Review | The Happy Ever After Playlist, Abby Jimenez

HappyEverAfterPlaylistCoverOkay, how much do I love this book?! The Happy Ever After Playlist begins with a meet-cute facilitated by an adorable dog jumping into the heroine’s car. As if that weren’t enough to make me melt, we then have the hero admitting that he loves his dog like his own child. As a cat mom myself, I absolutely fell in love with both Sloan and Jason within the first couple of chapters. As their long-distance flirtation deepened over their shared love for Tucker the dog, I very quickly found myself eager for them to find their happily ever after.

Sloan and Jason had the cutest chemistry together. I remember taking a while to warm up to Kristin and Josh in The Friend Zone — I hated the whole ‘not like other girls’ vibe, and their flirtation felt more snarky/angsty than flirty/swoony at times — but I fell in love with Sloan and Jason almost immediately. I’m still not too keen on their shared love for hunting, but that’s a personal bias rather than a book flaw.

I love that the will-they/won’t-they question of Sloan and Jason getting together was based on a very real predicament: Sloan was still grieving the death of her fiance, and struggled to be able to move on. Jason very quickly decided he wanted Sloan in his life, but was dealing with a major career shift and had to decide if being with him at this time would be best for Sloan. Despite some heavy issues to work through, the first half of the book was very much a fun and fluffy rom com that was just a pleasure to read.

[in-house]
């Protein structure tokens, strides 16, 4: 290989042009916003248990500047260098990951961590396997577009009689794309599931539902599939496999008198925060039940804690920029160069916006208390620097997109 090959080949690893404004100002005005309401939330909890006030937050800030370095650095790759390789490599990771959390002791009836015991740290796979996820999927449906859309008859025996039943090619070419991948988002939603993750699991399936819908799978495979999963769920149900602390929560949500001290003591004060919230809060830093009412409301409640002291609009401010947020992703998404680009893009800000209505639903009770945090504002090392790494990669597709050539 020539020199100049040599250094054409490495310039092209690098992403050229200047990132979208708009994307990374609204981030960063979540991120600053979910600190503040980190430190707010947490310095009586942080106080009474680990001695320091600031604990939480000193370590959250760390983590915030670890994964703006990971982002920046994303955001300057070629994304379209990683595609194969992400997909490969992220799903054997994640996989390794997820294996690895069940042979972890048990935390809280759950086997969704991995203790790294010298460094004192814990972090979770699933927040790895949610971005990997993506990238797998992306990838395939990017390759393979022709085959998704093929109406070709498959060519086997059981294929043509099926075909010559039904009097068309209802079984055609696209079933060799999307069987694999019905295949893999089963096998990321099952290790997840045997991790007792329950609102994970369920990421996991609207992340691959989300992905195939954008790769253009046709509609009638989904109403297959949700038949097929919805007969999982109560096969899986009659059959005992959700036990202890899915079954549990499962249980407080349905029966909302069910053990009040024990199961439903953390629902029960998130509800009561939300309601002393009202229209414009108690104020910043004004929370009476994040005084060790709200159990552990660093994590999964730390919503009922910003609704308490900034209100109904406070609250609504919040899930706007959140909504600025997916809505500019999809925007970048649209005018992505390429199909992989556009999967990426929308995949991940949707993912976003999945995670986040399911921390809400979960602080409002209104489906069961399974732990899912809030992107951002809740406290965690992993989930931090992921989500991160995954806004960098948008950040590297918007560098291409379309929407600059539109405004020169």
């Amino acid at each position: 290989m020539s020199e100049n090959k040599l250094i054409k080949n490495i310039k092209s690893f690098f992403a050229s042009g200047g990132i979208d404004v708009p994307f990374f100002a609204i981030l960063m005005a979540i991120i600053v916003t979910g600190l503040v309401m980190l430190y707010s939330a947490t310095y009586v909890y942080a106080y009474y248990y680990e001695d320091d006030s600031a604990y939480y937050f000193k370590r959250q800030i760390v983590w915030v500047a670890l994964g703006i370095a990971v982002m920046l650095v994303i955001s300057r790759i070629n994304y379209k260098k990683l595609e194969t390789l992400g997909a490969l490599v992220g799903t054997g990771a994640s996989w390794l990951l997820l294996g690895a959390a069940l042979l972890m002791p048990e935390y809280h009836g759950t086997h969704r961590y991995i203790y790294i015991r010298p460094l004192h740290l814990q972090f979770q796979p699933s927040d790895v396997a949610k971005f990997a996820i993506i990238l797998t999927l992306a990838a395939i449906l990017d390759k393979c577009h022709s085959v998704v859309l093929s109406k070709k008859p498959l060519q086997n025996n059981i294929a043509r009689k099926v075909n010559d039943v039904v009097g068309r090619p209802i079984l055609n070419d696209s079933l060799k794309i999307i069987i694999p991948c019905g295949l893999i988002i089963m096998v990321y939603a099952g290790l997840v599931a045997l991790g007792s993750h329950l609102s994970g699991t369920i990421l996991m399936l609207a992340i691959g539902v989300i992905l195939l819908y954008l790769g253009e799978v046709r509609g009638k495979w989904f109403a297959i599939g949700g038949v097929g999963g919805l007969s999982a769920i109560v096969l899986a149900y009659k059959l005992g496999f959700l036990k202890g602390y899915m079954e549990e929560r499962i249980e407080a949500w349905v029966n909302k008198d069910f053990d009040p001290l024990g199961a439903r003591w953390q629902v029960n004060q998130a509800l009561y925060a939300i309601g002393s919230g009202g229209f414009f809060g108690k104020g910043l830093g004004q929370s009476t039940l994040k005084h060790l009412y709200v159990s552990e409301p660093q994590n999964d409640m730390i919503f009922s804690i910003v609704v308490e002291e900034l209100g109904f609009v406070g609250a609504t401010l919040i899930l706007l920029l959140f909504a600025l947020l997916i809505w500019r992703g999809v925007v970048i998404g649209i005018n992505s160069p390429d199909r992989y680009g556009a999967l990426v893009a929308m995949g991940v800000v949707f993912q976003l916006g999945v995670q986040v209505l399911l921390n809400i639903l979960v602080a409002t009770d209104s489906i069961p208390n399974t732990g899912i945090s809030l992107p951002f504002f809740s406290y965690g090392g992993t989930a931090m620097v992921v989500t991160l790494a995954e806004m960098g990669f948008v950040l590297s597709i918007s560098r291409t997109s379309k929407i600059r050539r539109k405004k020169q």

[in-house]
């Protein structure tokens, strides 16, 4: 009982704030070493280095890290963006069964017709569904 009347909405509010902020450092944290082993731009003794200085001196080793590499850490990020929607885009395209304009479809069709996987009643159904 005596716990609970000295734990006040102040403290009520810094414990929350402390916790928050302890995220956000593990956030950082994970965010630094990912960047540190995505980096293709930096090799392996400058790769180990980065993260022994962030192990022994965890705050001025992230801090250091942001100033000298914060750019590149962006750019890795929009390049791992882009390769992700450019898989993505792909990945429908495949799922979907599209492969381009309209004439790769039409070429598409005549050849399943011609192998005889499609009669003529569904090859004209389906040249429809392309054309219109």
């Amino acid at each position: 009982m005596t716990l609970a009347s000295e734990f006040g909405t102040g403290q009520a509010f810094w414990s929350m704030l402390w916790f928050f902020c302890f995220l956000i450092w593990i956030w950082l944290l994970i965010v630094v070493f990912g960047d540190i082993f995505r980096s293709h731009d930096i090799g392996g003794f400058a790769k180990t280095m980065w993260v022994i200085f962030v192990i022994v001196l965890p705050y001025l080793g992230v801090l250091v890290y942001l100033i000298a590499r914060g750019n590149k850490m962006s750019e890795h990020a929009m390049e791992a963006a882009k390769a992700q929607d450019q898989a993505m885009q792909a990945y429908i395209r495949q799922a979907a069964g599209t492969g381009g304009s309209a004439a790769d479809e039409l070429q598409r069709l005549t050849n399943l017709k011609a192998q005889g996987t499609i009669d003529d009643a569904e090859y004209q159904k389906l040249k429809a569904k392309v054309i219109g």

The second half switched to a more serious exploration of how Sloan and Jason can actually fit into each other’s real lives, and the story became even stronger for it. I love that Jimenez explored both the swoony heart-racing aspects of falling in love and the harsh realities that real life goes beyond the swoon.